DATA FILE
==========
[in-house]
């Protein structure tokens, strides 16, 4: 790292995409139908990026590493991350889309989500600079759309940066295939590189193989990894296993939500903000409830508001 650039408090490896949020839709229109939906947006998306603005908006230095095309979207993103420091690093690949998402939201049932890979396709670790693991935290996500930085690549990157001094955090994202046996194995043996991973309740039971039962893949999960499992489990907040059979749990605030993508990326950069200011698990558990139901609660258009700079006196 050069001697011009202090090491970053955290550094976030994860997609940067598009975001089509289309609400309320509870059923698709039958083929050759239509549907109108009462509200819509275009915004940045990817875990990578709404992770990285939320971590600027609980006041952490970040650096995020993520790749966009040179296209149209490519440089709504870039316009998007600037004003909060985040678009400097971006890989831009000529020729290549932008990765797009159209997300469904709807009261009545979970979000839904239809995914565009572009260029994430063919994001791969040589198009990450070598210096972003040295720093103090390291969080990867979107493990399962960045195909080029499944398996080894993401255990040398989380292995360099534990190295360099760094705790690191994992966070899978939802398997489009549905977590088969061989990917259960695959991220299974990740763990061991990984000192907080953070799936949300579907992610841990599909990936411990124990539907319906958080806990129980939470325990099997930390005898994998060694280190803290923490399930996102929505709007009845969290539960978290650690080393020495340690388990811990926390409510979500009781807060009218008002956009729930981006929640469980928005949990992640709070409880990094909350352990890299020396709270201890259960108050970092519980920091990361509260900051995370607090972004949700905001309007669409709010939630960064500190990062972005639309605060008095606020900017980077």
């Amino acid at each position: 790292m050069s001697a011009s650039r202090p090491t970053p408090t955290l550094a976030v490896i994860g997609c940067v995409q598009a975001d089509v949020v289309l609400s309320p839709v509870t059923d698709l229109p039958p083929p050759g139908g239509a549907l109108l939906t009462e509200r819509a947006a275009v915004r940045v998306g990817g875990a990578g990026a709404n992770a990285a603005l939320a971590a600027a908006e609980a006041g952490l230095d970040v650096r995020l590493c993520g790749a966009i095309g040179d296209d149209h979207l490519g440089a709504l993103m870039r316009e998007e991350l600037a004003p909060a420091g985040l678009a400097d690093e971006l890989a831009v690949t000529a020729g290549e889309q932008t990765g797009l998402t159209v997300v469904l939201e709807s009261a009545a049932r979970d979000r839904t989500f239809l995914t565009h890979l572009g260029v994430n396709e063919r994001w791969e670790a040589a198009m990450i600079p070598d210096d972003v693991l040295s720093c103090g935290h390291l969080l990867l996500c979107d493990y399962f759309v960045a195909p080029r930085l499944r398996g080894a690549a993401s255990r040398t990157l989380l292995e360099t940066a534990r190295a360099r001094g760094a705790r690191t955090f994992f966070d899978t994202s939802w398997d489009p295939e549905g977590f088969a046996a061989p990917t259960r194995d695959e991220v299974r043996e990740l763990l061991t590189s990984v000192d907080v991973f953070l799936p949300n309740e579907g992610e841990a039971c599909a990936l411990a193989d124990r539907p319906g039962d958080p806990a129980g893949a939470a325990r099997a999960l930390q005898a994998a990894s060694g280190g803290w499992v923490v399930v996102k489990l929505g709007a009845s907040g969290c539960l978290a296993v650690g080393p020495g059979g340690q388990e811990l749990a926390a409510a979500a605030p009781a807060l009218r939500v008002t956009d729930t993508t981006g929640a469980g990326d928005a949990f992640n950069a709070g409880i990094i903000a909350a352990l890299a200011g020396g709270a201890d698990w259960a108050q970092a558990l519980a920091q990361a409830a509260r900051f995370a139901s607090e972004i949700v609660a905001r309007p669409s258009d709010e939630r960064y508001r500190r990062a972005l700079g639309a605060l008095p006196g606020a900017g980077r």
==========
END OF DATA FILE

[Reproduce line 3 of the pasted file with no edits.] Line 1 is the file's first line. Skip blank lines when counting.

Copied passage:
């Amino acid at each position: 790292m050069s001697a011009s650039r202090p090491t970053p408090t955290l550094a976030v490896i994860g997609c940067v995409q598009a975001d089509v949020v289309l609400s309320p839709v509870t059923d698709l229109p039958p083929p050759g139908g239509a549907l109108l939906t009462e509200r819509a947006a275009v915004r940045v998306g990817g875990a990578g990026a709404n992770a990285a603005l939320a971590a600027a908006e609980a006041g952490l230095d970040v650096r995020l590493c993520g790749a966009i095309g040179d296209d149209h979207l490519g440089a709504l993103m870039r316009e998007e991350l600037a004003p909060a420091g985040l678009a400097d690093e971006l890989a831009v690949t000529a020729g290549e889309q932008t990765g797009l998402t159209v997300v469904l939201e709807s009261a009545a049932r979970d979000r839904t989500f239809l995914t565009h890979l572009g260029v994430n396709e063919r994001w791969e670790a040589a198009m990450i600079p070598d210096d972003v693991l040295s720093c103090g935290h390291l969080l990867l996500c979107d493990y399962f759309v960045a195909p080029r930085l499944r398996g080894a690549a993401s255990r040398t990157l989380l292995e360099t940066a534990r190295a360099r001094g760094a705790r690191t955090f994992f966070d899978t994202s939802w398997d489009p295939e549905g977590f088969a046996a061989p990917t259960r194995d695959e991220v299974r043996e990740l763990l061991t590189s990984v000192d907080v991973f953070l799936p949300n309740e579907g992610e841990a039971c599909a990936l411990a193989d124990r539907p319906g039962d958080p806990a129980g893949a939470a325990r099997a999960l930390q005898a994998a990894s060694g280190g803290w499992v923490v399930v996102k489990l929505g709007a009845s907040g969290c539960l978290a296993v650690g080393p020495g059979g340690q388990e811990l749990a926390a409510a979500a605030p009781a807060l009218r939500v008002t956009d729930t993508t981006g929640a469980g990326d928005a949990f992640n950069a709070g409880i990094i903000a909350a352990l890299a200011g020396g709270a201890d698990w259960a108050q970092a558990l519980a920091q990361a409830a509260r900051f995370a139901s607090e972004i949700v609660a905001r309007p669409s258009d709010e939630r960064y508001r500190r990062a972005l700079g639309a605060l008095p006196g606020a900017g980077r």